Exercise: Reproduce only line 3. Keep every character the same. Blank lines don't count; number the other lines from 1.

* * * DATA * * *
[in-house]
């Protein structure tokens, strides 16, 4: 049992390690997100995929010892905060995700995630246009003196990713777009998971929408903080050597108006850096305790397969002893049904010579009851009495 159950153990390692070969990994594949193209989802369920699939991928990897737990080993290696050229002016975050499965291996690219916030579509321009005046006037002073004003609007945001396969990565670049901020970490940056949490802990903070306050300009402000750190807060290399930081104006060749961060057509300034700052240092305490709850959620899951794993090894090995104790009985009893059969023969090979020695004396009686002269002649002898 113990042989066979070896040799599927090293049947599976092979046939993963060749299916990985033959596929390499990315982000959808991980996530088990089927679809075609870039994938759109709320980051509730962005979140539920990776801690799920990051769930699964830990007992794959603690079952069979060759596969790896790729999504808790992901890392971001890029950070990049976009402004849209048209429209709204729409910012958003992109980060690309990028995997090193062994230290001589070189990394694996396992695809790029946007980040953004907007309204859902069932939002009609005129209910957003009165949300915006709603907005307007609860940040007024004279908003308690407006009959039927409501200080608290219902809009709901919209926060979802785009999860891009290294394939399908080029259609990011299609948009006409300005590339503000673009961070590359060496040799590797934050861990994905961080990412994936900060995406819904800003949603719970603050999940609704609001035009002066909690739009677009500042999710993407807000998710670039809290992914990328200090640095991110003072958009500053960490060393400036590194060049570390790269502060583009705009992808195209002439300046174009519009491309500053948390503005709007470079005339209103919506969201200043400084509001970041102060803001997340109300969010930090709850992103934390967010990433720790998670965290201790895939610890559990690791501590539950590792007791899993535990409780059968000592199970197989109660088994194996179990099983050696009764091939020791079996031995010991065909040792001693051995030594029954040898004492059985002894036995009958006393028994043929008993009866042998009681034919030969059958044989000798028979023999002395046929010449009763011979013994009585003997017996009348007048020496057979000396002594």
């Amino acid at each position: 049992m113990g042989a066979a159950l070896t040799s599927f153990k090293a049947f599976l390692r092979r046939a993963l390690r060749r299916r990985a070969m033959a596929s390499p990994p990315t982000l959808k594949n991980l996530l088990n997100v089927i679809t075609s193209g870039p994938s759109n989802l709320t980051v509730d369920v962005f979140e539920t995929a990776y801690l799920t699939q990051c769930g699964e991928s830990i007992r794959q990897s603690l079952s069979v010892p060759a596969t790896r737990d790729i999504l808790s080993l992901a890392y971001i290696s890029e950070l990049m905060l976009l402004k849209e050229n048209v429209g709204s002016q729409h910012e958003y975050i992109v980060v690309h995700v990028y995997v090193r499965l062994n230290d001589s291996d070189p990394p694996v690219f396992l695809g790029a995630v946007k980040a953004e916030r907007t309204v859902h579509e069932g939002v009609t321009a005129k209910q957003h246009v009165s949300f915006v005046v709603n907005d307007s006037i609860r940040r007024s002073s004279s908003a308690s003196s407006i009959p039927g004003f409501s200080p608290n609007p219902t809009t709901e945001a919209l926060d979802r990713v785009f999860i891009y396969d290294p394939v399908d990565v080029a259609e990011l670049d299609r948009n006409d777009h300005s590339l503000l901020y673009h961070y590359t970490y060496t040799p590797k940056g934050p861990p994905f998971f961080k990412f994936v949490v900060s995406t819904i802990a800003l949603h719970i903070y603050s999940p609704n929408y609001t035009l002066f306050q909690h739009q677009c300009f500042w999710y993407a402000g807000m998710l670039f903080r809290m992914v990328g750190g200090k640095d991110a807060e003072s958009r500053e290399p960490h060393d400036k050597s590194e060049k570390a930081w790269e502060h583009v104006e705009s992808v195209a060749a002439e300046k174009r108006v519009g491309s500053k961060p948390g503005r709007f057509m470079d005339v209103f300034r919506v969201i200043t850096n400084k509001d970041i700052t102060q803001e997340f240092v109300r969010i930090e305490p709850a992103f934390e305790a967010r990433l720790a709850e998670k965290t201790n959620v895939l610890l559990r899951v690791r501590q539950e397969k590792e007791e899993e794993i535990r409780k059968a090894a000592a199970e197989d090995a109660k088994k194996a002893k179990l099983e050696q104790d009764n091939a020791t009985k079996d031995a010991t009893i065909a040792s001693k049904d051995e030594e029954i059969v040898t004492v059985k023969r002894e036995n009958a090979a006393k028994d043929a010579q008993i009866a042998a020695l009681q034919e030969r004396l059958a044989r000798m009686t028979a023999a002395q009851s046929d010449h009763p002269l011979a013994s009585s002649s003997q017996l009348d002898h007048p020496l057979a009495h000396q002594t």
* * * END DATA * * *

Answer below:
């Amino acid at each position: 049992m113990g042989a066979a159950l070896t040799s599927f153990k090293a049947f599976l390692r092979r046939a993963l390690r060749r299916r990985a070969m033959a596929s390499p990994p990315t982000l959808k594949n991980l996530l088990n997100v089927i679809t075609s193209g870039p994938s759109n989802l709320t980051v509730d369920v962005f979140e539920t995929a990776y801690l799920t699939q990051c769930g699964e991928s830990i007992r794959q990897s603690l079952s069979v010892p060759a596969t790896r737990d790729i999504l808790s080993l992901a890392y971001i290696s890029e950070l990049m905060l976009l402004k849209e050229n048209v429209g709204s002016q729409h910012e958003y975050i992109v980060v690309h995700v990028y995997v090193r499965l062994n230290d001589s291996d070189p990394p694996v690219f396992l695809g790029a995630v946007k980040a953004e916030r907007t309204v859902h579509e069932g939002v009609t321009a005129k209910q957003h246009v009165s949300f915006v005046v709603n907005d307007s006037i609860r940040r007024s002073s004279s908003a308690s003196s407006i009959p039927g004003f409501s200080p608290n609007p219902t809009t709901e945001a919209l926060d979802r990713v785009f999860i891009y396969d290294p394939v399908d990565v080029a259609e990011l670049d299609r948009n006409d777009h300005s590339l503000l901020y673009h961070y590359t970490y060496t040799p590797k940056g934050p861990p994905f998971f961080k990412f994936v949490v900060s995406t819904i802990a800003l949603h719970i903070y603050s999940p609704n929408y609001t035009l002066f306050q909690h739009q677009c300009f500042w999710y993407a402000g807000m998710l670039f903080r809290m992914v990328g750190g200090k640095d991110a807060e003072s958009r500053e290399p960490h060393d400036k050597s590194e060049k570390a930081w790269e502060h583009v104006e705009s992808v195209a060749a002439e300046k174009r108006v519009g491309s500053k961060p948390g503005r709007f057509m470079d005339v209103f300034r919506v969201i200043t850096n400084k509001d970041i700052t102060q803001e997340f240092v109300r969010i930090e305490p709850a992103f934390e305790a967010r990433l720790a709850e998670k965290t201790n959620v895939l610890l559990r899951v690791r501590q539950e397969k590792e007791e899993e794993i535990r409780k059968a090894a000592a199970e197989d090995a109660k088994k194996a002893k179990l099983e050696q104790d009764n091939a020791t009985k079996d031995a010991t009893i065909a040792s001693k049904d051995e030594e029954i059969v040898t004492v059985k023969r002894e036995n009958a090979a006393k028994d043929a010579q008993i009866a042998a020695l009681q034919e030969r004396l059958a044989r000798m009686t028979a023999a002395q009851s046929d010449h009763p002269l011979a013994s009585s002649s003997q017996l009348d002898h007048p020496l057979a009495h000396q002594t």